The Turks are also trying to infiltrate weapons and cadres across the Caspian to foment insurrection among the Kazakhs and other Turkic peoples of Russian-ruled Central Asia. The Caspian represents the border between Europe and Asia, but the Ottomans hope to make it a highway instead.
With all of 30 pieces to work with, there’s a pretty strict limit on just how intensive this campaign can get. It’s centered on surface action, just because there aren’t many airplanes in the mix (and those that are present can’t do much damage to the ships) and surface combat is the part of the Second World War at Sea game system that I wanted to highlight.
While the Caspian Sea is an odd topic for a naval wargame, it had some attractions to me. For one, it fits entirely on the map size I wanted to use: 8x10, so it fits within the book without folding and it, frankly, cheap to print since we’re giving it away. A large majority of Second World War at Sea games have the “edge of the world” effect (a few don’t, like Sea of Iron or La Regia Marina) and I very much like this feature from a game design perspective. What you see is the entire battlefield, and you can’t leave it because then your ships run ground, not because of an arbitrary game rule.
Since no naval combat took place on the Caspian Sea during the Second World War (there were some operations there during the Russian Civil War), by definition the game would have to be alternative-history. And I needed to make up the story anyway, so it would both fit the small format and produce the sort of action I wanted to show off the game system.
That gave me an excuse to both introduce new players to the Second Great War alternative history, and expand the story a little bit. I had already written about the Russian-Turkish-Iranian dynamic in The Second Great War background book, and considered designing an extension for Defiant Russia to cover the action at an operational scale. That concept I rightly rejected as a pretty foolish expenditure of resources, but the seed of the story had been left behind in my brain.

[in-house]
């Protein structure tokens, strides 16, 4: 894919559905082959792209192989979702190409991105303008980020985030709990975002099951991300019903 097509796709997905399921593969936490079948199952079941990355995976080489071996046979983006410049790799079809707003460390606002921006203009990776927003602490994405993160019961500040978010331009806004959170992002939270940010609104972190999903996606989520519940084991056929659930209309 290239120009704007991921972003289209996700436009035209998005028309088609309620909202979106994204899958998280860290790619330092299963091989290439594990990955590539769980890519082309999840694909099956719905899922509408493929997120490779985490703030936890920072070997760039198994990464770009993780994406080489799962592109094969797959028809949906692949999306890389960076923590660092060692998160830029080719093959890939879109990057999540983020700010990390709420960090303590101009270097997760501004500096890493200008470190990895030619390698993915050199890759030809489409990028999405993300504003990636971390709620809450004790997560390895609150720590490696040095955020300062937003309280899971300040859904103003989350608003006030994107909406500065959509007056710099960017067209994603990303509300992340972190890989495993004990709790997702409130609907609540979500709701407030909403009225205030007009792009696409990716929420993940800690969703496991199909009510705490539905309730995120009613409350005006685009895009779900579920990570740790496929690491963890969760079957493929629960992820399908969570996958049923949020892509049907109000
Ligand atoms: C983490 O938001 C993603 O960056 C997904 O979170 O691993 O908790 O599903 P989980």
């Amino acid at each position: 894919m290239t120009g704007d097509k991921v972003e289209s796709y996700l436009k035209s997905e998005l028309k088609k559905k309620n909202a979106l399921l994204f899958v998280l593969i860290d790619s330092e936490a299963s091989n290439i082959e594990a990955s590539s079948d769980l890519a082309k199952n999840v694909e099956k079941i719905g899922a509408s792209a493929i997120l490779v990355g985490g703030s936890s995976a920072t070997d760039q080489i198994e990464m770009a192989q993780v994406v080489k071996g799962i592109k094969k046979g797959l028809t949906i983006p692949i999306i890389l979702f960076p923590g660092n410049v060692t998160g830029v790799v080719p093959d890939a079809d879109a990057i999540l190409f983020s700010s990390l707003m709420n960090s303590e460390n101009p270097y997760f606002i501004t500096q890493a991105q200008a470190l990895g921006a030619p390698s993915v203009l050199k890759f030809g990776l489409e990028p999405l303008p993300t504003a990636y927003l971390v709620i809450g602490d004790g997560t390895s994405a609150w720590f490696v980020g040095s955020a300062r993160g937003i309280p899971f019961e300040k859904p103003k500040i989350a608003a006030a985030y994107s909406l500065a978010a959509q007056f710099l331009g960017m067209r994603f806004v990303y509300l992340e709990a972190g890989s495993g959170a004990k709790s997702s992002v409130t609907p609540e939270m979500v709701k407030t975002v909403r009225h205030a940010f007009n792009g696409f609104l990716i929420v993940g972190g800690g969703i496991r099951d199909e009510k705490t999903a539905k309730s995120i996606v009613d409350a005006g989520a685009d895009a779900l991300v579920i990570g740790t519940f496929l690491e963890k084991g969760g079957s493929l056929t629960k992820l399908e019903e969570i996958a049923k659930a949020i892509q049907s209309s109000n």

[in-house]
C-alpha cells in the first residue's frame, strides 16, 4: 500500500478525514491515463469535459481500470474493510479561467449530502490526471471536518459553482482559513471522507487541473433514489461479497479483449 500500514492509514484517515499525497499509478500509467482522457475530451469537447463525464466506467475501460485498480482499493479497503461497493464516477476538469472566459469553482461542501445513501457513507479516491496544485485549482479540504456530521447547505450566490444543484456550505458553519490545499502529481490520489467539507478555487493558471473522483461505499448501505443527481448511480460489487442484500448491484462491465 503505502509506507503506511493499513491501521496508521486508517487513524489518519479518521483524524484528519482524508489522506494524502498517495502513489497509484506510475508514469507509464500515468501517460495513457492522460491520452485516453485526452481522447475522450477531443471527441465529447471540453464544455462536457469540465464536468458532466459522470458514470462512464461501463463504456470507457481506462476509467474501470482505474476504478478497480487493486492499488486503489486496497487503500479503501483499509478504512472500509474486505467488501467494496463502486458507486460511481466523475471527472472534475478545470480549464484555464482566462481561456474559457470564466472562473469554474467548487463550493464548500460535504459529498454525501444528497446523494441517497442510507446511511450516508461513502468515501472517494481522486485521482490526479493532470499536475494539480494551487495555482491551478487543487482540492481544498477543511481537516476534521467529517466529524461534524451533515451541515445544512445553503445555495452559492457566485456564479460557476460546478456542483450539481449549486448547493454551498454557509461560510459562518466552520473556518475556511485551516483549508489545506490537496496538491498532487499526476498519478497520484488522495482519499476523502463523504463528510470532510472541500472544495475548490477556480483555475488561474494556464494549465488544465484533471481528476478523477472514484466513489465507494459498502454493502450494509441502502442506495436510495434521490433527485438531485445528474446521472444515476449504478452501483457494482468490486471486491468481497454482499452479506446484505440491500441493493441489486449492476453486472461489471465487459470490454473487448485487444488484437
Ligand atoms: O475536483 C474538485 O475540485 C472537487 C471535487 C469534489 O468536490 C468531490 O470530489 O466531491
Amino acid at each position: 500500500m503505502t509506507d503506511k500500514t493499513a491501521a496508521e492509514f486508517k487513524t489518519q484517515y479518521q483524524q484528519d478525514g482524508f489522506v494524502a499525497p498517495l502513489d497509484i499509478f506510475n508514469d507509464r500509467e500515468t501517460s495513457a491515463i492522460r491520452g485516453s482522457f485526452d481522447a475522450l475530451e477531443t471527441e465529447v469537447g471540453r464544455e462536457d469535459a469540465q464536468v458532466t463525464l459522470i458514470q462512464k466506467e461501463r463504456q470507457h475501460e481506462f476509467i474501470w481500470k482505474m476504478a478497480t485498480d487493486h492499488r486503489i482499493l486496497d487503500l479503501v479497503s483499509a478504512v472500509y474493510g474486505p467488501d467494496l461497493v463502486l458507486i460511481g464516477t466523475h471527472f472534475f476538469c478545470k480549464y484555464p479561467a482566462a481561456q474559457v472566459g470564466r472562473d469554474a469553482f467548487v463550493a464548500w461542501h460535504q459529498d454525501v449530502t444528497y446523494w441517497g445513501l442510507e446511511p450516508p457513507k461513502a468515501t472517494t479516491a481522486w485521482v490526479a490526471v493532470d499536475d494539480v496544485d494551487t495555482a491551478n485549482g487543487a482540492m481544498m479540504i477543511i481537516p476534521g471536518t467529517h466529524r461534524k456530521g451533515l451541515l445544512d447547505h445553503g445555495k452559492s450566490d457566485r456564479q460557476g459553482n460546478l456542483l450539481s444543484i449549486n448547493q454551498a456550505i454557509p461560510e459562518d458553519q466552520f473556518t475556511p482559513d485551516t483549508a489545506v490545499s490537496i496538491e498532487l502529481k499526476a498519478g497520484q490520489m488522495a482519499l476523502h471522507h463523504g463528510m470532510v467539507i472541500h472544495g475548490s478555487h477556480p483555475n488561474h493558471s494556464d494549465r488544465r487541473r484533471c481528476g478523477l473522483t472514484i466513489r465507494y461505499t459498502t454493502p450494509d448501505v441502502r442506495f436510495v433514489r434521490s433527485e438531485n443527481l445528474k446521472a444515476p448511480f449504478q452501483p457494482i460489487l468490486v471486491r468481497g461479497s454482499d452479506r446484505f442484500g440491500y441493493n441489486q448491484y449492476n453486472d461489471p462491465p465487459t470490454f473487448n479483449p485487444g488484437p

The scenarios unfold in a the story-telling format we’ve been using for a while now, with operational scenarios pushing the story line forward and battle scenarios expanding on the story. They’re also crafted to be fairly easy to play, without the unusual scenarios lathered in special rules we sometimes like to include in the books and boxed games because they’re fun for long-time players. Caspian Princes is intended for a more casual audience, so I wanted it to play fairly simply and give a taste of how the game unfolds in play while still giving enough of the story to make it worthwhile for experienced players.
I wasn’t sure that a complete Second World War at Sea game could be jammed into such a small package; of all our game series it struck me as the most difficult to hone into a good, tiny game. I’d tried once before with the game that became Horn of Africa and it wasn’t even close. For what it is, I’m quite pleased with the little package. There’s a lot of fun stuffed in there.
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Mike Bennighof is president of Avalanche Press and holds a doctorate in history from Emory University (without bribing anyone!). A Fulbright Scholar and award-winning journalist, he has published over 100 books, games and articles on historical subjects.
He lives in Birmingham, Alabama with his wife, three children and his dog, Leopold.